Reporters Tom Lange and Magen Kritsch interviewed candidates for Franklin school board on a wide range of issues. Use these pages as a guide in your voting decision.
ABOUT THE CANDIDATE
Name: Joseph Skeel
Family: Wife, Becky; sons, Noah and Isaac
Employment: Nonprofit executive director, Society for Professional Journalists
Education: Graduated from Whiteland Community High School and Ball State University
Previous political experience: None
ABOUT THE OFFICE
Franklin school board
Term: Four years
Duties: Developing policies, approving the annual budget, setting salaries for all employees and hiring and evaluating the superintendent.
Total school board members: Five
Pay: $2,000 per year
What are the three biggest issues facing your school district? How will you address them?
The property tax caps and how the school corporation will deal with the losses from those caps. In Franklin, that is $2 million. Wants to look at streamlining every single service provided. Superintendent adopted a strategic plan this past year, and that strategic plan will help. Wants to find successes in each school building and communicate that information internally so resources aren't duplicated, and that success can be re-created elsewhere. The school district will need to make tough decisions on how to handle funding issues. Everything else will somewhat be related to that issue. The school district spent a lot of time, energy and money adopting that student plan, which should be used as a guidepost.
What is the most important thing you can do as a school board member to improve student achievement?
Board members set policy, provide the big picture and offer thoughts, questions and comments. The school corporation that works the best is the one who hires a gifted, energetic, superintendent and gets out of his or her way. School board members should represent the community, provide feedback, thoughts, questions and guidance as needed. Doesn't believe a school works best when the school boards gets too involved in how to accomplish things. The board should question, hold accountable and offer guidance and let the administration work to achieve goals.
Do you favor adding any academic, sports or extracurricular programs? Why or why not? What curriculum changes would you suggest?
Is in favor of adding anything that will enhance student engagement and achievement. Doesn't necessarily believe in adding a sport because a student will think it is fun. Athletics play a vital role in a young person's development. If an idea is suggested that helps student achievement, he is for it. Has no opinions on what curriculum should be taught in school. But there are national standards. Schools should adopt curriculum that will help in high school and add a path to college.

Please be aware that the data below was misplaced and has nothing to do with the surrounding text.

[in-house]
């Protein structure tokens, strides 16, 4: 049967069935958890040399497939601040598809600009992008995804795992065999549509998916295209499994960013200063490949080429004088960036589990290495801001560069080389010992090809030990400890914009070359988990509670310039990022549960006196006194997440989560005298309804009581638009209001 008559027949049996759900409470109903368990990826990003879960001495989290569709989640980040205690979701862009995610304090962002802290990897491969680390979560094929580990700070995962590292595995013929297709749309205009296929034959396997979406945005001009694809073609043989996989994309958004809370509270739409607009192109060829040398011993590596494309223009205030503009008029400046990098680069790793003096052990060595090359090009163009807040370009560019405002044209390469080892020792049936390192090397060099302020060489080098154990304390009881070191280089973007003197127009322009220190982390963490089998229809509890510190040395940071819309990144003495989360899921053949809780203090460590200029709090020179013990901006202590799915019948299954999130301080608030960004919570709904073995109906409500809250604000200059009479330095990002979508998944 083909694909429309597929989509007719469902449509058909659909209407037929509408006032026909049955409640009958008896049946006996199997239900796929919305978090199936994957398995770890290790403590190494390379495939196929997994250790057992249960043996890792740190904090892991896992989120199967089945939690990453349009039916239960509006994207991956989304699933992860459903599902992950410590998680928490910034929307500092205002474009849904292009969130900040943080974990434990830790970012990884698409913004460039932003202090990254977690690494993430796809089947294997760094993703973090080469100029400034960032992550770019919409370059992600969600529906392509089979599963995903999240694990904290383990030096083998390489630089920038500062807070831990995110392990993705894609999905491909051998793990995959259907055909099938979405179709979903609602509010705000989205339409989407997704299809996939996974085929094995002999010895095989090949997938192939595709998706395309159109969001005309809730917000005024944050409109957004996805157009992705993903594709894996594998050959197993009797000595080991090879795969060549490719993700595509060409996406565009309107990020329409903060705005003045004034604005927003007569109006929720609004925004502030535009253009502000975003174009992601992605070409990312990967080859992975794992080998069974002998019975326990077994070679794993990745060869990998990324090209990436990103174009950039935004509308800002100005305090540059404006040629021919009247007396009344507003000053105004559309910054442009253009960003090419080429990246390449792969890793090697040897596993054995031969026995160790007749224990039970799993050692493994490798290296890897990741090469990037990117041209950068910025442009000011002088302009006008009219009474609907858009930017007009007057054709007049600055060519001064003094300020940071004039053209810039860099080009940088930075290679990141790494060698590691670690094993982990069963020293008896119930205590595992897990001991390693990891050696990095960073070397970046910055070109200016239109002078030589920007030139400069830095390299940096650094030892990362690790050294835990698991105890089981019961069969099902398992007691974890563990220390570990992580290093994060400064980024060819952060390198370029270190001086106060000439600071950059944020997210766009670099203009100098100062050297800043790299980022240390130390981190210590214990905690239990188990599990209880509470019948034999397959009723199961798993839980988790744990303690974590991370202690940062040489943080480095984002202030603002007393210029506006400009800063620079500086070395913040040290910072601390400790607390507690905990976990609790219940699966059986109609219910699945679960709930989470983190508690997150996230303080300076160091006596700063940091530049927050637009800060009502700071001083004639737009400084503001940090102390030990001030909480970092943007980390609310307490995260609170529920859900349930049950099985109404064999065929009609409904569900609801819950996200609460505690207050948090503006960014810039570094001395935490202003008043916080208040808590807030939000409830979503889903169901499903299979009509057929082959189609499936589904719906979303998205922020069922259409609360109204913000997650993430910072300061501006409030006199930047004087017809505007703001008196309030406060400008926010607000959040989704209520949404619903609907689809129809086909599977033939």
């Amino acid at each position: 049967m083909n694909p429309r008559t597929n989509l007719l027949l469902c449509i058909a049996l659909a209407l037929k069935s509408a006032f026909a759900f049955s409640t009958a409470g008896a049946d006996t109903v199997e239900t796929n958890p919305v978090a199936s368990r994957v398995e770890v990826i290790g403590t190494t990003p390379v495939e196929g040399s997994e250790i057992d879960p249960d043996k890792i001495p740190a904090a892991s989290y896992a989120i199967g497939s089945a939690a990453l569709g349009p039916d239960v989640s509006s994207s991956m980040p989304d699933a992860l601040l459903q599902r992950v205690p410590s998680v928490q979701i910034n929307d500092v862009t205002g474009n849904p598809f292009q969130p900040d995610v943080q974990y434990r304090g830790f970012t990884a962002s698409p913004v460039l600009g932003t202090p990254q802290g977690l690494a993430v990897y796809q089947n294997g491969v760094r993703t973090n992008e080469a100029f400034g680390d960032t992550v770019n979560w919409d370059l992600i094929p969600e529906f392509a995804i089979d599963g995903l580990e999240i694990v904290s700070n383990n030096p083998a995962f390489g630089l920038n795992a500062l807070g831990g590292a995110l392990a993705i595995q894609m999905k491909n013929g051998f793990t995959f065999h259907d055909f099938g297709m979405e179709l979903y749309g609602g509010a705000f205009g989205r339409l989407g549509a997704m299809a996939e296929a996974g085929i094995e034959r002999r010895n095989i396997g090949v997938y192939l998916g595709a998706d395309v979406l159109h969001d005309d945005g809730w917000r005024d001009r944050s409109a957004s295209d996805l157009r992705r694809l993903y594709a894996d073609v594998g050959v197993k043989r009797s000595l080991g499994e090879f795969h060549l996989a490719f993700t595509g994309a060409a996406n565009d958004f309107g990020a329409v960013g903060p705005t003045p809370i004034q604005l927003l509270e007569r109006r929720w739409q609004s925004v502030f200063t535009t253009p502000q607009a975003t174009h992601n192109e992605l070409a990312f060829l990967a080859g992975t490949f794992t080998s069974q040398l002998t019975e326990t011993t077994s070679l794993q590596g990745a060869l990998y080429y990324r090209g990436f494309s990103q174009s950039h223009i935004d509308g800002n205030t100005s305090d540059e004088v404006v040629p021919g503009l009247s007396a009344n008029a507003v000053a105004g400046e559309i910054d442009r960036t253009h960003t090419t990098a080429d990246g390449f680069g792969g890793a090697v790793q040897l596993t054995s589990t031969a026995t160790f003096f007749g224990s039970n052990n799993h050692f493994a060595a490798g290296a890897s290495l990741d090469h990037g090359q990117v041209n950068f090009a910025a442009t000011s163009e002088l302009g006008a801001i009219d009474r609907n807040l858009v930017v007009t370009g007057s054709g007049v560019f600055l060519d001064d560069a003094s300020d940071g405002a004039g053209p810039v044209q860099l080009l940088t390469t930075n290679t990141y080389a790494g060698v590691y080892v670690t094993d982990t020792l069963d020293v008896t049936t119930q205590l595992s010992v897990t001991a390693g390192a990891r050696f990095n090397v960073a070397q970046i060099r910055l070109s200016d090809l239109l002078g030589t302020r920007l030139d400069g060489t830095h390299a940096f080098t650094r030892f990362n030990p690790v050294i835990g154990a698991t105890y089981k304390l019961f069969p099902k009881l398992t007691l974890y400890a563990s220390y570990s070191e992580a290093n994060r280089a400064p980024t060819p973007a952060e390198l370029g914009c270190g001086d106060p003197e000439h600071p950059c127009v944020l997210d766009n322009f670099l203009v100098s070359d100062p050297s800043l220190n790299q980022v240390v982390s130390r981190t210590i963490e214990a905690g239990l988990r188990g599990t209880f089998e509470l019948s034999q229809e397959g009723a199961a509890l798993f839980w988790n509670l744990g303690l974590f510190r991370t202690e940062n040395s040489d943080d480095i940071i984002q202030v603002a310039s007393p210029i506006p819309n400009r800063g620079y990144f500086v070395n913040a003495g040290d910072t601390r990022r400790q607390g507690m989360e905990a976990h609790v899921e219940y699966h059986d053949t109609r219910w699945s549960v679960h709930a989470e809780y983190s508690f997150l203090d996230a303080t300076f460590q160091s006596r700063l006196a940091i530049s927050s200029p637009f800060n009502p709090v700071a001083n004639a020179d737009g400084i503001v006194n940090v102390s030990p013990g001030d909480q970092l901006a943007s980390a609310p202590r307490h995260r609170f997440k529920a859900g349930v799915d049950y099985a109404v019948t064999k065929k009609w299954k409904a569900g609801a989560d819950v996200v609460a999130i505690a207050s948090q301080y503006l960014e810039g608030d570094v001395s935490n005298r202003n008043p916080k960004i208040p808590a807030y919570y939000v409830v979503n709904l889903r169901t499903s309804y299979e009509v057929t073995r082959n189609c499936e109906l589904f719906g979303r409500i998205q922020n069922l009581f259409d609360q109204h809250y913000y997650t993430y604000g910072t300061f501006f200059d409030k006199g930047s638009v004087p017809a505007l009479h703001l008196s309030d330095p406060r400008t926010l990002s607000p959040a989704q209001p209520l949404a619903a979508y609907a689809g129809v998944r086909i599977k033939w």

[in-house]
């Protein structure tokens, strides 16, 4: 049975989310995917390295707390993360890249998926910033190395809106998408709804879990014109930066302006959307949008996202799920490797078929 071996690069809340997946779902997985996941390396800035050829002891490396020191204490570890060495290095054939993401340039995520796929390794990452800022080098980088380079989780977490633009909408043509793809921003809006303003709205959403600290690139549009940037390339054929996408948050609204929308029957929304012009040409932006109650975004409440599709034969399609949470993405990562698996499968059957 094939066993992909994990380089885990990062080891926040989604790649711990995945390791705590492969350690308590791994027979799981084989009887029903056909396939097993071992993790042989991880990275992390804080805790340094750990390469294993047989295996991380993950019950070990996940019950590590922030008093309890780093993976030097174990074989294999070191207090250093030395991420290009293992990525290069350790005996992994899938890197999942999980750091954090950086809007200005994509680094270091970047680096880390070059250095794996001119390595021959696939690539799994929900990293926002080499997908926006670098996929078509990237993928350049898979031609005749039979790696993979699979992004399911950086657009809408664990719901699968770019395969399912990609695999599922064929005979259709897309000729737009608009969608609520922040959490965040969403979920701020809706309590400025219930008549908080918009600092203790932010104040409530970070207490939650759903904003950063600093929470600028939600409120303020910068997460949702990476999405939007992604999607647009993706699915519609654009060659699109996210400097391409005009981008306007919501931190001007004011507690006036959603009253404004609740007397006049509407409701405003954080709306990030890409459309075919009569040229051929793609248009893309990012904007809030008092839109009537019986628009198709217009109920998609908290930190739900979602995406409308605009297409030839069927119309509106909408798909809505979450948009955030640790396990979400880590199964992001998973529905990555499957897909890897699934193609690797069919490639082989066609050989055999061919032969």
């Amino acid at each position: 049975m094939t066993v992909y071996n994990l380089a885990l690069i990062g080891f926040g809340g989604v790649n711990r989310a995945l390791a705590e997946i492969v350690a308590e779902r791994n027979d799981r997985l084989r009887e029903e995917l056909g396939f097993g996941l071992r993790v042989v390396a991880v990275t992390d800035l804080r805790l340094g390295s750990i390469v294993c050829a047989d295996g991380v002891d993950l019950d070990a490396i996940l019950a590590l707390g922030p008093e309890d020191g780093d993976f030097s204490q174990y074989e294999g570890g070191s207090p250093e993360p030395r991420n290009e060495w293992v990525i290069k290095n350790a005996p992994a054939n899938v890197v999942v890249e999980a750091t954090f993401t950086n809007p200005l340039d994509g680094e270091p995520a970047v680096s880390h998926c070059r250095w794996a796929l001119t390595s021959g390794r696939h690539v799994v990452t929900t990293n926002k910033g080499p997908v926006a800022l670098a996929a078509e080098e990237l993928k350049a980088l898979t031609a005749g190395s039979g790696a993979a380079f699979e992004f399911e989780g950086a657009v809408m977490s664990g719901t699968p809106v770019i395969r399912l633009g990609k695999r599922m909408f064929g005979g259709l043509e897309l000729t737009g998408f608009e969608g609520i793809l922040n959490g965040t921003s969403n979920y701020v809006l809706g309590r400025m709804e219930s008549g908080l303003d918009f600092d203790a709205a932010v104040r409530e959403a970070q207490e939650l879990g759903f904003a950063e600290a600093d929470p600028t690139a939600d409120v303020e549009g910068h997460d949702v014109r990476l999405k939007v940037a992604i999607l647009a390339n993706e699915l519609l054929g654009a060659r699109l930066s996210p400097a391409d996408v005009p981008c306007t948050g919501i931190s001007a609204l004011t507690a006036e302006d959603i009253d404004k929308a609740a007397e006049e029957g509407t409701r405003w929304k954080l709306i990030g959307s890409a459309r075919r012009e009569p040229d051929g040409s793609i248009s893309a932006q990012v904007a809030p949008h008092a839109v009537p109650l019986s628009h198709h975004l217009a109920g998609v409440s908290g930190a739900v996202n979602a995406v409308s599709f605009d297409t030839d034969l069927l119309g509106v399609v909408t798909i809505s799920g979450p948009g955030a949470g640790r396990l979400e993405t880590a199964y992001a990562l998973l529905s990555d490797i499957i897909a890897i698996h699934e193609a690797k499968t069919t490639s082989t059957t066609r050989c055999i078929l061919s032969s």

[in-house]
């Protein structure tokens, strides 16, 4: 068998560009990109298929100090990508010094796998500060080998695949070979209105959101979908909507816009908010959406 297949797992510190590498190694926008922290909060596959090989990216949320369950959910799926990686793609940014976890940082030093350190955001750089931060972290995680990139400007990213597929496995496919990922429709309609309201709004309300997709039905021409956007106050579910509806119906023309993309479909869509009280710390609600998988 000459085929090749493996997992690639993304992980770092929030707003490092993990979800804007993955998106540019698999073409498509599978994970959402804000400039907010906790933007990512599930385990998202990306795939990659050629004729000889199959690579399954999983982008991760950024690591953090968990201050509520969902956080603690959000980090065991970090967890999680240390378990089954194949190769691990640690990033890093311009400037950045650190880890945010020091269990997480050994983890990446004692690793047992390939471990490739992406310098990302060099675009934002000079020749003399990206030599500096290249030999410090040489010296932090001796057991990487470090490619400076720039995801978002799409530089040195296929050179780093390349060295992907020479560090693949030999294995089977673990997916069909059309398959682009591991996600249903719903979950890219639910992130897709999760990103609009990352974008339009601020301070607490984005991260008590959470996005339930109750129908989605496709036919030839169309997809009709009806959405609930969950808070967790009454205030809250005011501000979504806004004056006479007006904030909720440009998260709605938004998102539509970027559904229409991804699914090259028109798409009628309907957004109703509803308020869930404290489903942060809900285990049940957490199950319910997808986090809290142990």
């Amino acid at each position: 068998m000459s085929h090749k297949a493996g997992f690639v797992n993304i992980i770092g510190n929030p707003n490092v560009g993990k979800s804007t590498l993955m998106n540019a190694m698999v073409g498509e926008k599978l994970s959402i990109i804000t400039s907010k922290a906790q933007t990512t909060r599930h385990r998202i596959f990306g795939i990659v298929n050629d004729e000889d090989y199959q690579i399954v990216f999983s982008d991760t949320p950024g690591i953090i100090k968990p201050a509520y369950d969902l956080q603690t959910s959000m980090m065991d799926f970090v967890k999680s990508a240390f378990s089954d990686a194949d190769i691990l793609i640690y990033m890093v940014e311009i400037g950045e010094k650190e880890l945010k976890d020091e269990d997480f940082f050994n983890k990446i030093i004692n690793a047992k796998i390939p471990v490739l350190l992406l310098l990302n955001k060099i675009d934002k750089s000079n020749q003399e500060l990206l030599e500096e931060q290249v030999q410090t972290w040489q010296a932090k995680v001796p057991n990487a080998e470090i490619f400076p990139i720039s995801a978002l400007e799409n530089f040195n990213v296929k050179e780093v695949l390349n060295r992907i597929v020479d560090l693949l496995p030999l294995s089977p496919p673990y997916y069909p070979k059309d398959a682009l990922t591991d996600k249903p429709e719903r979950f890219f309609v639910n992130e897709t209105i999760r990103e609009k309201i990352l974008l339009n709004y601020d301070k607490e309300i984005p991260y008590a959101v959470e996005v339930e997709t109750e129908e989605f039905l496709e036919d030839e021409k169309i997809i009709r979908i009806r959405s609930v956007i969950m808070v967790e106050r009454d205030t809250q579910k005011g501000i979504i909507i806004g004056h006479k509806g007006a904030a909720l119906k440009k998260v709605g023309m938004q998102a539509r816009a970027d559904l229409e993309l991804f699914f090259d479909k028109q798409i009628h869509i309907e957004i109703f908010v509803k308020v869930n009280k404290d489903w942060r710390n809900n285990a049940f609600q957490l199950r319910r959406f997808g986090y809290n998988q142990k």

If funding became so tight that programs would need to be cut, how would you decide? What would be a priority?
The decision would be what affects the least amount of students. Hard to say what would be considered without knowing the options. Adapting to and utilizing the latest technology will be absolutely critical. Is a fan of the concept of the students bringing their own devices, such as laptops and iPads, at the high school level, instead of schools finding a way to spend money on those devices. Students would be more successful with a technology they are comfortable with and schools have an easier time making sure there are enough devices for everyone. The question is how do you handle children who don't have those devices? Will parents be OK with the idea that the school is not providing that?
Administrators across the county say that the number of students dropping out of schools is an issue that must be addressed. What methods would you propose to keep students in school or bring back students who have dropped out?
The key is finding ways to give those children success at a young age. Doesn't believe students who drop out are disenchanted with school at 15, 16, 17 but were engaged at a younger age. How do you engage parents and at-risk families so they understand the importance of school? Try to change culture within a family atmosphere. Early intervention is key. The school has to somehow involve families.
Do you favor selling naming rights to parts of schools, classrooms, scoreboards or buildings? What, if any, policies should be in place to accept advertising dollars? Who should be involved in approving the contracts?
Favors it. Believes the school district should have a policy outlining what advertisements or contracts are acceptable or unacceptable. Schools should be selective and smart. There are plenty of good community partners out there. A policy is critical. The school board would have the final vote. Believes the contract should start at the administrative level. The administration will fully understand the overall effect. But the school board would have to approve it. Legal counsel would be involved, as well.
If area businesses are willing to give schools thousands of dollars, why is the money being spent on athletics? Why is that the top priority? Couldn’t the advertisements still be displayed on a sports facility with the money going to academic or other programs?